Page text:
Housing service officers : agents of the state or customer service officers?

Chalkley, Tony 2005, Housing service officers : agents of the state or customer service officers?, in Fouth National Housing Conference, [National Housing Conference], [Perth, W.A.].

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Title Housing service officers : agents of the state or customer service officers?
Author(s) Chalkley, Tony
Conference name National Housing Conference (4th : 2005 : Perth, W.A.)
Conference location Perth, W.A.
Conference dates 26-28 October 2005
Title of proceedings Fouth National Housing Conference
Editor(s) [Unknown]
Publication date 2005
Conference series National Housing Conference
Publisher [National Housing Conference]
Place of publication [Perth, W.A.]
Keyword(s) housing
services
ethnography
Summary Staff employed in the Victorian Office of Housing are invariably required to exercise discretion in their day-to-day work managing housing assets and providing services to public housing tenants. Policies specify processes but they never cover all situations and do not provide guidance on competing objectives. For example, preparing a property for reletting is a process with protocols and budget constraints. However, staff can make procedural variations that compy with policy. These variations, generally learnt from peers on the job, often result in budget over runs, but do result in improved properties for new tenants. Discretion is being exercised in balancing housing asset, budget control and tenant service objectives. A housing officer sums up the enduring tension in balancing objectives in the question and statement:’ Am I an agent of the state or a customer service officer? Because I can’t be both’. Organisationally these tensions are spoken about as ‘management issues’, ‘policy reengineering’ and ‘unrealistic understandings’. Using data from an ethnographic study in the Victorian Office of Housing, the paper addresses the question: ‘What do we know about the way in which front line housing officers manage competing objectives in their daily work and how might this knowledge be usefully used in the development of operational policy?’ The paper will explore the way in which complex administrative rules are used as a device to align staff to the Office of Housing objectives and limit the exercise of discretion by frontline staff. Against the background of this analysis the paper will consider the limitations of rule making and the extent to which other organisational strategies might be important for improvements in service provision in a context of constrained resources and limited resources.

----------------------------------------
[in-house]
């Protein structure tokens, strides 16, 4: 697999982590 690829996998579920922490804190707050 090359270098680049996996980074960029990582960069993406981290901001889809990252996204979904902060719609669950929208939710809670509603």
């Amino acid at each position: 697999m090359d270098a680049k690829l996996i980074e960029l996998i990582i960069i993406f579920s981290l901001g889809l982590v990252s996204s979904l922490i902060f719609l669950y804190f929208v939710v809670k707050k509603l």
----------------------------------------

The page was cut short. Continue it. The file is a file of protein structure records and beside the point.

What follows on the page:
Language eng
Field of Research 169999 Studies in Human Society not elsewhere classified
HERDC Research category E1.1 Full written paper - refereed
Copyright notice ©2005, Department of Housing and Works
Persistent URL http://hdl.handle.net/10536/DRO/DU:30018421

Document type: Conference Paper
Collection: School of Communication and Creative Arts
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